Ginger AlePosted: March 25, 2009
They were sitting on the floor of Becca’s room: Charlie leaning against her bed with his long legs stretched out in front of him, Becca sitting neatly cross-legged in the middle of the rug. The walls of the room were obscured completely by posters, photographs, flyers, and poems, and Charlie had given up on trying to read each one. His ass was falling asleep.
“Want to play the question game?” Becca asked him.
Charlie opened one eye first, then the other. “The question game?”
“You ask me a question. I answer. I ask you a question. You answer. I figured it was self explanatory.” She placed her elbows on the floor in front of her, leaning forward to rest her head in her hands.
“Sounds like a conversation to me,” Charlie replied, skeptical.
“You would be surprised at how long you can go in a conversation without a question. People like to talk about themselves, if you’ve noticed.” she countered.
“Fine.” he agreed. There were worse things to do on a Wednesday night, he supposed, and though there was a barely started research paper waiting for him back in his room, Becca flashed him a grin, and he found himself saying “you first.”
It started out simple. Cake or pie? If you had to choose, would you rather choose to never use a fork again or never use a spoon? You have a plane ticket to anywhere in the world; where do you go? What’s the longest time you’ve ever spent in a car? Do you have an embarrassing nickname?
Finally, Charlie asked, absentmindedly, “Best gift you’ve ever gotten?”
Becca had spent 5 minutes mulling over the merits of spoons versus forks, but this time her answer was immediate. “A case of ginger ale.”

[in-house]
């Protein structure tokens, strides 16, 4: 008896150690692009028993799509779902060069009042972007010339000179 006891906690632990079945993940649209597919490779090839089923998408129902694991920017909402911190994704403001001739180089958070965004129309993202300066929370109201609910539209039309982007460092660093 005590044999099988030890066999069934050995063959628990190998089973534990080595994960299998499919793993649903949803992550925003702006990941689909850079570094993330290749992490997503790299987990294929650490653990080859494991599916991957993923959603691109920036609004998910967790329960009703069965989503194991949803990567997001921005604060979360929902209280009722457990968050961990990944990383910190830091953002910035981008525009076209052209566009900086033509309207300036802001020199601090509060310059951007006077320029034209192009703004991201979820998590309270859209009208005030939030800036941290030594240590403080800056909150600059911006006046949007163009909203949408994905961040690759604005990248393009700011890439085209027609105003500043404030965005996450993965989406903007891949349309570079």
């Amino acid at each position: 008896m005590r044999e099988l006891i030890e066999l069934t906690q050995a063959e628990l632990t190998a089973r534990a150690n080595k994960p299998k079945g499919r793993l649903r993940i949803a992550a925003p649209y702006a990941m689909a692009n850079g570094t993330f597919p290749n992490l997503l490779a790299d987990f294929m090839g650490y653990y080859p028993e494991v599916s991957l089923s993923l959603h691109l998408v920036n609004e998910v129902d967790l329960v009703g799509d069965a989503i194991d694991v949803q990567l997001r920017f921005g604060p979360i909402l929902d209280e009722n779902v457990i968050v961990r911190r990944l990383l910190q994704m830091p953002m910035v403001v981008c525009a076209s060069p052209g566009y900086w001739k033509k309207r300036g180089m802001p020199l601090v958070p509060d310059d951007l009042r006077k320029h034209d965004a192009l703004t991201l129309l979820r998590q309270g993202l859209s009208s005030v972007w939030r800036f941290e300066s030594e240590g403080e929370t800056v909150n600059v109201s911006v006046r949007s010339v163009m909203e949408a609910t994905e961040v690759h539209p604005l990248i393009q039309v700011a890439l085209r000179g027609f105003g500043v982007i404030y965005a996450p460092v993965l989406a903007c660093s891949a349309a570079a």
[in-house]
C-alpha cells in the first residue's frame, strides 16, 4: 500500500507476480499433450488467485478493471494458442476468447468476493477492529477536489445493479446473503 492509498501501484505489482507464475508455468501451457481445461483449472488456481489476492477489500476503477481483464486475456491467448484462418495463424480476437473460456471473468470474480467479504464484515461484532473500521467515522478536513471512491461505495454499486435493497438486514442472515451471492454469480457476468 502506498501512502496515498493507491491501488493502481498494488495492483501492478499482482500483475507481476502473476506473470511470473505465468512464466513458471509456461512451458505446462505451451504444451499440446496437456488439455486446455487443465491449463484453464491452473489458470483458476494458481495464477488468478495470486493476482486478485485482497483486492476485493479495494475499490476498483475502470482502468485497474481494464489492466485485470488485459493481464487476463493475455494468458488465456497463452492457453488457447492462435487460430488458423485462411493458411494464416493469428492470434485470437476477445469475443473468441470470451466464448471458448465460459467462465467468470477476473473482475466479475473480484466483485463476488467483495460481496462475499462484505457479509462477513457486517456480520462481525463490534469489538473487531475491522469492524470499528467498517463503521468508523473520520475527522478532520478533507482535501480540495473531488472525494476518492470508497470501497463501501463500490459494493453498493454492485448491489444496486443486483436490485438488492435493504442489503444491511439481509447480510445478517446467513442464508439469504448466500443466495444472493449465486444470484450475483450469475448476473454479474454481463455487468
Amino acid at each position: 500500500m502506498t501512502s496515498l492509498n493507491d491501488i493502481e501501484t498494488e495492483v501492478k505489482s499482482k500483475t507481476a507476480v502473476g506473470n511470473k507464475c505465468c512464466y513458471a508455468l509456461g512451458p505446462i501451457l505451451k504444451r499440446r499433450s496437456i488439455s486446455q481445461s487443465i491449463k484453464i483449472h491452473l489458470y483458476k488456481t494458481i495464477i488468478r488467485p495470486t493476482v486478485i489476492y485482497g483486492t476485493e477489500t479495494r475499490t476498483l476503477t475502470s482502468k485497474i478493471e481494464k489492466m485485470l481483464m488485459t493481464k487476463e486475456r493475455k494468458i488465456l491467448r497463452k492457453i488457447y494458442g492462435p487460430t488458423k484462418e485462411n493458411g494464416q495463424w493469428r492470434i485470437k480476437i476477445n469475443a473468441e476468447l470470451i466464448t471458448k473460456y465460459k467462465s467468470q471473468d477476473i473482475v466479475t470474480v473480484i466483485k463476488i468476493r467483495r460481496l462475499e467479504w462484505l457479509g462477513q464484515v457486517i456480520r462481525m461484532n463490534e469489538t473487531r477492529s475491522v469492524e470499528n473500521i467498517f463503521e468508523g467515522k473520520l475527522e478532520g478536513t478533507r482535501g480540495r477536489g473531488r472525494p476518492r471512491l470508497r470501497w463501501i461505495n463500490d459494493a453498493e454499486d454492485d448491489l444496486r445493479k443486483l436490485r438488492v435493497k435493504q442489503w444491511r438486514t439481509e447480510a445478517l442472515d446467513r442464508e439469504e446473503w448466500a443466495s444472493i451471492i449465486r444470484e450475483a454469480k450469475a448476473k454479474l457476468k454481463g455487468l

He raised his eyebrows. “A case of ginger ale? Really? You live a thrilling life,” he said, laughing.
She sighed. “Don’t you know anything?” She looked him in the eye. He pretended it was a rhetorical question. “It’s not the gift that matters,” she said, playing with the ragged shoelace on her faded Converse. They had writing all over them, checkered Sharpie patterns on the rubber soles, black ball point pen squiggles and quotes and stick figure drawings on the green canvas sides. “It’s the fact that someone thought to give you a gift. It didn’t matter that he spent three dollars buying me a 12 pack of soda. What mattered is he did something spontaneous with the single intention of making my day better.”
“You’re saying it’s the thought that counts?” He was skeptical.
She cocked her head to the side, thinking. “Sometimes.”
“Wait, what?” He jumped into debate mode. “Sometimes the gift matters but sometimes it doesn’t? That makes no sense.”
“No, it’s like—well, for your birthday. That matters. Because you know you’re getting gifts. You would be pissed if you didn’t. What I’m talking about are the unexpected ones, the ones that aren’t required or asked for or even necessary. Even mediocre friends will buy you a birthday gift—but how many people would think to buy you a case of your favorite soda just cause they thought you’d like it? How many people even know what your favorite soda is?”
He thought a moment. “I got nothin’ for you.” He shrugged.
“Well, then, I guess you’ve never been in love.” She shrugged back at him.
“That sounds like a challenge.”
A slow smile crept over her face. “Haven’t you ever watched a movie?” she asked him. “It’s the challenge.”